Barefoot Solar in the Chilean Highlands: Women from three indigenous communities in the Chilean highlands will install and maintain solar lighting systems. They will be tapping training they received last year at the Barefoot College in India, which is training rural women from all around the globe to adopt solar lighting in remote off-grid villages. The Barefoot school’s initiatives have provided solar lighting for an estimated 450,000 people across various regions, training 700 women from 49 countries in Asia, Africa, and Latin America to become “barefoot solar engineers”.
Iberdrola, Neoenergia Building Three Wind Farms in Brazil: Iberdrola SA, Spain’s biggest utility, and Neoenergia SA have built three wind farms totaling 80-MW capacity in Brazil, part of a planned 10-farm, 288-MW collaboration. The new sites are the 20-MW Mel II project, and Caetite II and Caetite III ventures each at 30-MW.
Solarpack Pledges 25 MW Solar PV in Chile: Solarpack says it will build and operate a solar project in Tarapacá in Northern Chile for local mining company Compañía Minera Doña Inés de Collahuasi. The project involves two solar plants, one with 9 MW and another with 16 MW generation capacity; the two partners also are creating a 300 kW solar PV R&D center in Patache to test solar PV technologies. Meanwhile, in Peru, Solarpack has inaugurated two 20-MW solar power plants in the Tacna and Moquegua regions of Peru, and has received a PPA for a 16-MW solar PV plant in the province of Mariscal Nieto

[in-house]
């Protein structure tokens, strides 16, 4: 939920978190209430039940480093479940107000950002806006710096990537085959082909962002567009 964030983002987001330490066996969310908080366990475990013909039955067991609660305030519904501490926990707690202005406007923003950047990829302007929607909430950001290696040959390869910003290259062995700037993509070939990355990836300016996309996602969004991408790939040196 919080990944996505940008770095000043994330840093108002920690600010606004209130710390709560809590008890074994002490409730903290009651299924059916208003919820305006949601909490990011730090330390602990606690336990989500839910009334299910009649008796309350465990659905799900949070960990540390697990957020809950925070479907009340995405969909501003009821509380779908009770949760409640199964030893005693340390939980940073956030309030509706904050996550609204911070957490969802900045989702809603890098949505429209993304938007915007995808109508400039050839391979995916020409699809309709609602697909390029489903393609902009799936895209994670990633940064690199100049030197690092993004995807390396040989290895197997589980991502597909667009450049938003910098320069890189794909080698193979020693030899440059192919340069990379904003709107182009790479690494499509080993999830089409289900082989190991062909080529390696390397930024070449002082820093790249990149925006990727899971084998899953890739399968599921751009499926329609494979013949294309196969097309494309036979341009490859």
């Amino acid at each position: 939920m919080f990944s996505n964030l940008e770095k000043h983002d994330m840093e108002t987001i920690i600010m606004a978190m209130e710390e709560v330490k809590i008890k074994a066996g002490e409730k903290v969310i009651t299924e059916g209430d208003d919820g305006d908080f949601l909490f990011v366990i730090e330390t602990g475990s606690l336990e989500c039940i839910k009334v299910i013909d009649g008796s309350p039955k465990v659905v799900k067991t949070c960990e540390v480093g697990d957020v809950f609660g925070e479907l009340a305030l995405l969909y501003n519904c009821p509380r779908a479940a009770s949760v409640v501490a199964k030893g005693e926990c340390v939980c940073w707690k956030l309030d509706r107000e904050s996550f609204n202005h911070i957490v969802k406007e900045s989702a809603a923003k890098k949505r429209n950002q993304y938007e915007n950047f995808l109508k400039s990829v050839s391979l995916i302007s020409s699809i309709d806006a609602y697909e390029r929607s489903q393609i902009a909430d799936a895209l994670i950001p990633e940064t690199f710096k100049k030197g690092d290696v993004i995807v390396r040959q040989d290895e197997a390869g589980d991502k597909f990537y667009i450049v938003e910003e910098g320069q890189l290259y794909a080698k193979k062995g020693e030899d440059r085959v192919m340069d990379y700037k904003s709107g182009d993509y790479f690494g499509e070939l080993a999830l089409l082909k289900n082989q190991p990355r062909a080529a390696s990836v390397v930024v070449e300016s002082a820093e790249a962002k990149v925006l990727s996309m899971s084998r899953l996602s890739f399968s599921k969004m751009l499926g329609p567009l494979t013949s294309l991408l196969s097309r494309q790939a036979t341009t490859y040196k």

ON THE HORIZON
Measuring Chile’s PV Project Bottleneck: There’s a huge gap between Chile’s solar PV projects in development and those under construction, as developers grapple with technical specifications, regulations over base load, and the costs of transmission and connection. Financing utility-scale PV is a relatively new phenomenon as well, and international and regional banks are cautious in their approaches.
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IN CASE YOU MISSED IT
Lead image: Brazil flag in the wind, via Shutterstock